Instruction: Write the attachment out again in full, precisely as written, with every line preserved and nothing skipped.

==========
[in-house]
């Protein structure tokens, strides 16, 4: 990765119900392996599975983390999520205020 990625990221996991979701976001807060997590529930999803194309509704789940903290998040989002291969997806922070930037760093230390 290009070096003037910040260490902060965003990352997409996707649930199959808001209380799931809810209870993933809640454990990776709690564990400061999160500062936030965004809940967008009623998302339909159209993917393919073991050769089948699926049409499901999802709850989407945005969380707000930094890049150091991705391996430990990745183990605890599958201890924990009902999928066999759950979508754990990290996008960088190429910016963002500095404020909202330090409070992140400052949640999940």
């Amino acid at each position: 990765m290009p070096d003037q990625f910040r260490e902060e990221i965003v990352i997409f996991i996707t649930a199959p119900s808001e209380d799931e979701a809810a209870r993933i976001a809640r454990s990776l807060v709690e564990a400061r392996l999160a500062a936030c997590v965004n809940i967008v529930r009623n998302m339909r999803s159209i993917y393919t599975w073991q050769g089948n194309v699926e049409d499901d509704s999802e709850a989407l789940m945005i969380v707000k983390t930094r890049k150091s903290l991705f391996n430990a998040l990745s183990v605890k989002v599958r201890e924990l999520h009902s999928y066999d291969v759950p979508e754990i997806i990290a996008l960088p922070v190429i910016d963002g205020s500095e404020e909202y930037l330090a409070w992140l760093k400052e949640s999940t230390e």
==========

[in-house]
């Protein structure tokens, strides 16, 4: 990765119900392996599975983390999520205020 990625990221996991979701976001807060997590529930999803194309509704789940903290998040989002291969997806922070930037760093230390 290009070096003037910040260490902060965003990352997409996707649930199959808001209380799931809810209870993933809640454990990776709690564990400061999160500062936030965004809940967008009623998302339909159209993917393919073991050769089948699926049409499901999802709850989407945005969380707000930094890049150091991705391996430990990745183990605890599958201890924990009902999928066999759950979508754990990290996008960088190429910016963002500095404020909202330090409070992140400052949640999940």
């Amino acid at each position: 990765m290009p070096d003037q990625f910040r260490e902060e990221i965003v990352i997409f996991i996707t649930a199959p119900s808001e209380d799931e979701a809810a209870r993933i976001a809640r454990s990776l807060v709690e564990a400061r392996l999160a500062a936030c997590v965004n809940i967008v529930r009623n998302m339909r999803s159209i993917y393919t599975w073991q050769g089948n194309v699926e049409d499901d509704s999802e709850a989407l789940m945005i969380v707000k983390t930094r890049k150091s903290l991705f391996n430990a998040l990745s183990v605890k989002v599958r201890e924990l999520h009902s999928y066999d291969v759950p979508e754990i997806i990290a996008l960088p922070v190429i910016d963002g205020s500095e404020e909202y930037l330090a409070w992140l760093k400052e949640s999940t230390e």